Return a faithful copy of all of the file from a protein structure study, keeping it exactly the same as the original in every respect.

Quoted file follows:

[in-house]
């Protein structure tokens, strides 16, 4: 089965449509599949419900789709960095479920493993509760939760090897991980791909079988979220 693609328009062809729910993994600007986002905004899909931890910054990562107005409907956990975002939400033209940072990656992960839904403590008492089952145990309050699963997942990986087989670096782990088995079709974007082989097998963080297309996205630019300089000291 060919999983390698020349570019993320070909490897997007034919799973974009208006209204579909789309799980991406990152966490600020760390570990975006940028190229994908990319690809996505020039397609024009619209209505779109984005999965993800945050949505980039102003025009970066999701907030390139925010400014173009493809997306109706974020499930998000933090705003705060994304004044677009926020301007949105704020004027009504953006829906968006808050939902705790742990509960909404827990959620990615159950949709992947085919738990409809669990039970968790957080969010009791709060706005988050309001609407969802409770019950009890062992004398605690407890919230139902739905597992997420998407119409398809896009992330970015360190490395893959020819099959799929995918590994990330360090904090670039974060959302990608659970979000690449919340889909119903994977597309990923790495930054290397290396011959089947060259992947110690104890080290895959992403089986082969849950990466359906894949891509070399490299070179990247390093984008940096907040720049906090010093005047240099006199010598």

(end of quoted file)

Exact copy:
[in-house]
């Protein structure tokens, strides 16, 4: 089965449509599949419900789709960095479920493993509760939760090897991980791909079988979220 693609328009062809729910993994600007986002905004899909931890910054990562107005409907956990975002939400033209940072990656992960839904403590008492089952145990309050699963997942990986087989670096782990088995079709974007082989097998963080297309996205630019300089000291 060919999983390698020349570019993320070909490897997007034919799973974009208006209204579909789309799980991406990152966490600020760390570990975006940028190229994908990319690809996505020039397609024009619209209505779109984005999965993800945050949505980039102003025009970066999701907030390139925010400014173009493809997306109706974020499930998000933090705003705060994304004044677009926020301007949105704020004027009504953006829906968006808050939902705790742990509960909404827990959620990615159950949709992947085919738990409809669990039970968790957080969010009791709060706005988050309001609407969802409770019950009890062992004398605690407890919230139902739905597992997420998407119409398809896009992330970015360190490395893959020819099959799929995918590994990330360090904090670039974060959302990608659970979000690449919340889909119903994977597309990923790495930054290397290396011959089947060259992947110690104890080290895959992403089986082969849950990466359906894949891509070399490299070179990247390093984008940096907040720049906090010093005047240099006199010598």